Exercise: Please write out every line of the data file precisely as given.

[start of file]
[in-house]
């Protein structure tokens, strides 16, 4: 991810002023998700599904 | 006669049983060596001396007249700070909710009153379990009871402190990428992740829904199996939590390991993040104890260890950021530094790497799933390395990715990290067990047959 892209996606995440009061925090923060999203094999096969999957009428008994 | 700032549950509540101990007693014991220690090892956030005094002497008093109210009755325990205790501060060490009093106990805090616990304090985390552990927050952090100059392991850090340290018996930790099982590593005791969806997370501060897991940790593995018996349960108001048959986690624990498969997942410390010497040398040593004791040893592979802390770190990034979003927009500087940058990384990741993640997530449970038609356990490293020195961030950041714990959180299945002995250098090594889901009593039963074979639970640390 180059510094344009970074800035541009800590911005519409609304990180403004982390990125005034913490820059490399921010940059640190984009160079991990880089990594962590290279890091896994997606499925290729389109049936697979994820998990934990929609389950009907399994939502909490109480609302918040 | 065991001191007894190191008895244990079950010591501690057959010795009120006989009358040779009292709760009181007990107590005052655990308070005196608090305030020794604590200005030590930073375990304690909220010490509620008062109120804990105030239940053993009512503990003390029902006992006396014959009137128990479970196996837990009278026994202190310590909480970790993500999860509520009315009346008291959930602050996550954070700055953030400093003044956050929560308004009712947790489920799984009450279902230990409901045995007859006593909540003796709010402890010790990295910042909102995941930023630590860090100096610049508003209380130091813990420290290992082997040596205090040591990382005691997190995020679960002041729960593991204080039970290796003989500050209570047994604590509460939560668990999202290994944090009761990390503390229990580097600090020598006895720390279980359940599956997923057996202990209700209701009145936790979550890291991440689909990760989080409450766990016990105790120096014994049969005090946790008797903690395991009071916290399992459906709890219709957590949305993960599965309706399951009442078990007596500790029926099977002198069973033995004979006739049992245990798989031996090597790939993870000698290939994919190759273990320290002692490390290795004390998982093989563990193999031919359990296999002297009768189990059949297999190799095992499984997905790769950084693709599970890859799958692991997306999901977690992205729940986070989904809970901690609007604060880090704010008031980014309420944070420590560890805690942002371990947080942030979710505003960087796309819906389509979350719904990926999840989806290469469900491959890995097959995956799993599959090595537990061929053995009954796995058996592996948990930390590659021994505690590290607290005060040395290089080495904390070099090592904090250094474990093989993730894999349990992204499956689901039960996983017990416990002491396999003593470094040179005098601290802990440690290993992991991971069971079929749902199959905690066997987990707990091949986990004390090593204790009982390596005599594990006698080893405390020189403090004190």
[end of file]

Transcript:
[in-house]
């Protein structure tokens, strides 16, 4: 991810002023998700599904 | 006669049983060596001396007249700070909710009153379990009871402190990428992740829904199996939590390991993040104890260890950021530094790497799933390395990715990290067990047959 892209996606995440009061925090923060999203094999096969999957009428008994 | 700032549950509540101990007693014991220690090892956030005094002497008093109210009755325990205790501060060490009093106990805090616990304090985390552990927050952090100059392991850090340290018996930790099982590593005791969806997370501060897991940790593995018996349960108001048959986690624990498969997942410390010497040398040593004791040893592979802390770190990034979003927009500087940058990384990741993640997530449970038609356990490293020195961030950041714990959180299945002995250098090594889901009593039963074979639970640390 180059510094344009970074800035541009800590911005519409609304990180403004982390990125005034913490820059490399921010940059640190984009160079991990880089990594962590290279890091896994997606499925290729389109049936697979994820998990934990929609389950009907399994939502909490109480609302918040 | 065991001191007894190191008895244990079950010591501690057959010795009120006989009358040779009292709760009181007990107590005052655990308070005196608090305030020794604590200005030590930073375990304690909220010490509620008062109120804990105030239940053993009512503990003390029902006992006396014959009137128990479970196996837990009278026994202190310590909480970790993500999860509520009315009346008291959930602050996550954070700055953030400093003044956050929560308004009712947790489920799984009450279902230990409901045995007859006593909540003796709010402890010790990295910042909102995941930023630590860090100096610049508003209380130091813990420290290992082997040596205090040591990382005691997190995020679960002041729960593991204080039970290796003989500050209570047994604590509460939560668990999202290994944090009761990390503390229990580097600090020598006895720390279980359940599956997923057996202990209700209701009145936790979550890291991440689909990760989080409450766990016990105790120096014994049969005090946790008797903690395991009071916290399992459906709890219709957590949305993960599965309706399951009442078990007596500790029926099977002198069973033995004979006739049992245990798989031996090597790939993870000698290939994919190759273990320290002692490390290795004390998982093989563990193999031919359990296999002297009768189990059949297999190799095992499984997905790769950084693709599970890859799958692991997306999901977690992205729940986070989904809970901690609007604060880090704010008031980014309420944070420590560890805690942002371990947080942030979710505003960087796309819906389509979350719904990926999840989806290469469900491959890995097959995956799993599959090595537990061929053995009954796995058996592996948990930390590659021994505690590290607290005060040395290089080495904390070099090592904090250094474990093989993730894999349990992204499956689901039960996983017990416990002491396999003593470094040179005098601290802990440690290993992991991971069971079929749902199959905690066997987990707990091949986990004390090593204790009982390596005599594990006698080893405390020189403090004190």